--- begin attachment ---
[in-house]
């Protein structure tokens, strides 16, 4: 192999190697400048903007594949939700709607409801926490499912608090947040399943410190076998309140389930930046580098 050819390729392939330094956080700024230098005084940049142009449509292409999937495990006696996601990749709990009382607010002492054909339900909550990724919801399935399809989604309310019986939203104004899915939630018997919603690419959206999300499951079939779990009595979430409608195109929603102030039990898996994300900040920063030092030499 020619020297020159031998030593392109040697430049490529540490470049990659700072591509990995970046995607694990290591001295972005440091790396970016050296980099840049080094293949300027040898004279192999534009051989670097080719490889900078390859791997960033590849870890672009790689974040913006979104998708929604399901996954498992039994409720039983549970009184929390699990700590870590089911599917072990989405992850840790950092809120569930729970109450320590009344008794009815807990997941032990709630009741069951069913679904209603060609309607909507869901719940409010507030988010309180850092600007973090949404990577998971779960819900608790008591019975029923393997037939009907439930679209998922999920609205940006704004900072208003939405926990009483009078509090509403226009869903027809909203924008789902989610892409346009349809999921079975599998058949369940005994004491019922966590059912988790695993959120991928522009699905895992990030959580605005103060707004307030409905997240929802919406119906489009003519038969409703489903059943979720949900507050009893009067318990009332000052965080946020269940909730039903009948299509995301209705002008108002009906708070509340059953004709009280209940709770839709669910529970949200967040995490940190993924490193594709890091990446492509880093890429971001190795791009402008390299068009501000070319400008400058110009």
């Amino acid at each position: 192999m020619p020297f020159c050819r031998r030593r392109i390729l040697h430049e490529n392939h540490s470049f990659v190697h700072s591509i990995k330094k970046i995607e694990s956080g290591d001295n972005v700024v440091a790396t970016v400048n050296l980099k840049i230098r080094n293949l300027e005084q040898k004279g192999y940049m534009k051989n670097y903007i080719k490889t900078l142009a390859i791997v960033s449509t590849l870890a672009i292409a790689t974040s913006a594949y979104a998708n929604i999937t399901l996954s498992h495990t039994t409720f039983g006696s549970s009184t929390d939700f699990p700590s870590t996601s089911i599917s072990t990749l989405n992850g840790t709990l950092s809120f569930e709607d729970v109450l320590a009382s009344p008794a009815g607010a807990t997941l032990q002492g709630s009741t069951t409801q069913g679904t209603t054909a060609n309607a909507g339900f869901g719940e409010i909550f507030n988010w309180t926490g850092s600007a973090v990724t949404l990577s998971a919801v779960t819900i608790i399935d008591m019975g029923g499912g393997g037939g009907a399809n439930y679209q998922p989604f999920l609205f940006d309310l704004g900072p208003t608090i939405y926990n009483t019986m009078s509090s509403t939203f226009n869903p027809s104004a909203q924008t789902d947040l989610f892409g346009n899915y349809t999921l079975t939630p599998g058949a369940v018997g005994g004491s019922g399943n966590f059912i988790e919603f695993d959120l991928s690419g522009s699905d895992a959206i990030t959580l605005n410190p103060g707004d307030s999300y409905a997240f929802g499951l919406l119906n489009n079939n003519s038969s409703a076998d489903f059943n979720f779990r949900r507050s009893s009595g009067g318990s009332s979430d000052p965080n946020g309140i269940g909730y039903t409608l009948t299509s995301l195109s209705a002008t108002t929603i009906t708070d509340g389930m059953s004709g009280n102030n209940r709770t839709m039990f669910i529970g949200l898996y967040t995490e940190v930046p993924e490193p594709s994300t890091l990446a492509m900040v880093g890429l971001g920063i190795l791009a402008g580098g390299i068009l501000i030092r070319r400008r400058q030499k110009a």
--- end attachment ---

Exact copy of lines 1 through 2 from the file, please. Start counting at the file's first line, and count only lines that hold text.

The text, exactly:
[in-house]
């Protein structure tokens, strides 16, 4: 192999190697400048903007594949939700709607409801926490499912608090947040399943410190076998309140389930930046580098 050819390729392939330094956080700024230098005084940049142009449509292409999937495990006696996601990749709990009382607010002492054909339900909550990724919801399935399809989604309310019986939203104004899915939630018997919603690419959206999300499951079939779990009595979430409608195109929603102030039990898996994300900040920063030092030499 020619020297020159031998030593392109040697430049490529540490470049990659700072591509990995970046995607694990290591001295972005440091790396970016050296980099840049080094293949300027040898004279192999534009051989670097080719490889900078390859791997960033590849870890672009790689974040913006979104998708929604399901996954498992039994409720039983549970009184929390699990700590870590089911599917072990989405992850840790950092809120569930729970109450320590009344008794009815807990997941032990709630009741069951069913679904209603060609309607909507869901719940409010507030988010309180850092600007973090949404990577998971779960819900608790008591019975029923393997037939009907439930679209998922999920609205940006704004900072208003939405926990009483009078509090509403226009869903027809909203924008789902989610892409346009349809999921079975599998058949369940005994004491019922966590059912988790695993959120991928522009699905895992990030959580605005103060707004307030409905997240929802919406119906489009003519038969409703489903059943979720949900507050009893009067318990009332000052965080946020269940909730039903009948299509995301209705002008108002009906708070509340059953004709009280209940709770839709669910529970949200967040995490940190993924490193594709890091990446492509880093890429971001190795791009402008390299068009501000070319400008400058110009």